Comment 9 people found this helpful. Was this review helpful to you? Yes No Sending feedback...
Thank you for your feedback.
Sorry, we failed to record your vote. Please try again
Report abuse
Format: Kindle Edition Verified Purchase
In 1540-41, Spanish conquistador Hernando de Soto led an expedition of soldiers through what is currently the US south from Florida and the Carolinas to the Mississippi River near Arkansas, running roughshod through Native American tribes in his search for gold. However, de Soto never survived this final expedition and there is still debate and uncertainty as to the path and details of his exploits and interactions with these tribes. Putnam's novel is a fictional imagining of de Soto's meeting and attempt at strong-arming the Chicora tribe for treasure, mostly through the eyes of an African slave who has become adept at translating the tribal languages for his Spanish masters. However, Gomez, the slave, realizes that his conversations with the Chicora queen may be a path to his own freedom. This was a very imaginative tale that felt extremely historically realistic for the time and location. It encouraged me to research the expedition and the tribes in the story. However, the story's descriptions of the environs seemed to place the events around the Mississippi River and the edge of the Great Plains, while my research seemed to place the Chicora and their enemy tribe, the Chalaque (more commonly known as the Cherokee) in Georgia and the Carolinas. Still, since no modern place names were ever used, I have no proof for my doubts and must wind up enjoying a very interesting and engaging piece of historical fiction.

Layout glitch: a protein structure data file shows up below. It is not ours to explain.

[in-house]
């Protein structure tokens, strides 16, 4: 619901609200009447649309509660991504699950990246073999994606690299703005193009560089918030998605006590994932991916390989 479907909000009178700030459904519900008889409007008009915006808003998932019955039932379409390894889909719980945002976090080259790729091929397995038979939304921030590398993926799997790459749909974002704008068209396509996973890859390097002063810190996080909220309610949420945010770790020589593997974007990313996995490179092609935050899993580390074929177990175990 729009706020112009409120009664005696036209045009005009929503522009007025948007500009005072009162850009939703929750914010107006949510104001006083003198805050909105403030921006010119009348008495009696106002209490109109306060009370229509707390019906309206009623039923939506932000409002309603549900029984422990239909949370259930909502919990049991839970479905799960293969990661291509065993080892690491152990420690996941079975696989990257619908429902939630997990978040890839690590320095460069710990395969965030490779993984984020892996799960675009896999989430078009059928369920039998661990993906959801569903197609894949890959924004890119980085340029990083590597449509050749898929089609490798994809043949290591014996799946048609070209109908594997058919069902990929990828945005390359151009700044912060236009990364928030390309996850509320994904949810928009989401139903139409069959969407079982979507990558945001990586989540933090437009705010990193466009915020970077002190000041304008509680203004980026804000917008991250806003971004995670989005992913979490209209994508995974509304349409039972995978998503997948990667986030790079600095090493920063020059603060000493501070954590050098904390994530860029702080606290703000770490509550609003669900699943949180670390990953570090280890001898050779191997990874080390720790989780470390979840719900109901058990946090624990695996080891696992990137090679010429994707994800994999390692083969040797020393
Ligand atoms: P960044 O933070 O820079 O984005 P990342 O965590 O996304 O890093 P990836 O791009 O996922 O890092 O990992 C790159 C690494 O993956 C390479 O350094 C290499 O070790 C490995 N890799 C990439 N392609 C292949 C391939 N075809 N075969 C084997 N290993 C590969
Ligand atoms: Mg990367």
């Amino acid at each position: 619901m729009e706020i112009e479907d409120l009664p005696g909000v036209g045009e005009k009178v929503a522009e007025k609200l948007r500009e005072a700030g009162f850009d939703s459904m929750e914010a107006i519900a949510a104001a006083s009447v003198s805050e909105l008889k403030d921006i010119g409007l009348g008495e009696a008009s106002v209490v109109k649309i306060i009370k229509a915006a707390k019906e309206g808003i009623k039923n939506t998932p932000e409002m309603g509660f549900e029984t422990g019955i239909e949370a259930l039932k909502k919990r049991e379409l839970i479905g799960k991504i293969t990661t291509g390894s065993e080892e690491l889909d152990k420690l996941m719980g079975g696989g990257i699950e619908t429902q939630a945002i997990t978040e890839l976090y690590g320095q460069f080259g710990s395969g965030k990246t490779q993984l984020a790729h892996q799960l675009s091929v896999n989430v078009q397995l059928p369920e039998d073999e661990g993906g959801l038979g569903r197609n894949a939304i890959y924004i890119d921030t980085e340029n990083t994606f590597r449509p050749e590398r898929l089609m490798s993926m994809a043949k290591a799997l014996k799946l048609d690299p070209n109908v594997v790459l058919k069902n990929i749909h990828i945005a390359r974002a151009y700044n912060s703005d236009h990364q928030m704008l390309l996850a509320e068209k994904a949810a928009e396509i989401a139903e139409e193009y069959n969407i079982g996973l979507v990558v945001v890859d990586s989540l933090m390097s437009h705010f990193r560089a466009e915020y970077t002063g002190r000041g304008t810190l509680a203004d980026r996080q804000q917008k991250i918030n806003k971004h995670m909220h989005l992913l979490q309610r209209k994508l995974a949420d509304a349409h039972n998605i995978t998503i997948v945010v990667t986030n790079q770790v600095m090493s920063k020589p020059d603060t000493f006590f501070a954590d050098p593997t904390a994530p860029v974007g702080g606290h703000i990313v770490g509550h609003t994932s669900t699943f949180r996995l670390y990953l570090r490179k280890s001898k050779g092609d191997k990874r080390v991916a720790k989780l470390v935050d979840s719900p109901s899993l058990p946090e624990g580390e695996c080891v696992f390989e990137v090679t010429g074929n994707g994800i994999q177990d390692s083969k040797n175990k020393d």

Comment 4 people found this helpful. Was this review helpful to you? Yes No Sending feedback...
Thank you for your feedback.
Sorry, we failed to record your vote. Please try again
Report abuse
Format: Kindle Edition Verified Purchase
I first discovered John Putnam's work through his vivid portrayals of the characters and events of the California Gold Rush. In "The River of Corn," he changes gears and plunges his readers headlong into the earliest days of the exploration - and exploitation of the New World.
The records of Hernan Desoto's explorations are sketchy, most of them lost to history. Of course, even if they were available today, a scholar would probably find them typically self-serving and one sided. Mr. Putnam employs his considerable storytelling skills to fill in the gaps with logical speculation, resulting in an amazing reading experience, told from the viewpoints of both historical and fictitious characters.
"The River of Corn" is a riveting story of adventure, hardship, greed, and destruction of civilizations. It's a rattling good read, whether one is a lover of history, or simply a fan of well told adventure stories. This reviewer eagerly awaits John Putnam's next effort.
Comment 4 people found this helpful. Was this review helpful to you? Yes No Sending feedback...
Thank you for your feedback.
Sorry, we failed to record your vote. Please try again
Report abuse
Format: Kindle Edition Verified Purchase
Although this is a novel it is, as far as I can tell, based on what could possibly have happened when the Spanish came to the shores of the New World looking for gold. They brought with them deceit, cruelty and could not have cared less about anyone--all they wanted was gold. This is the story of how the Chicora out smarted the Spanish with the help of a Moorish slave. It is a brilliant tale told in a way that will grip you and not let go. You will cheer for the Chicora as they not only outwit the Spanish but also their arch enemies.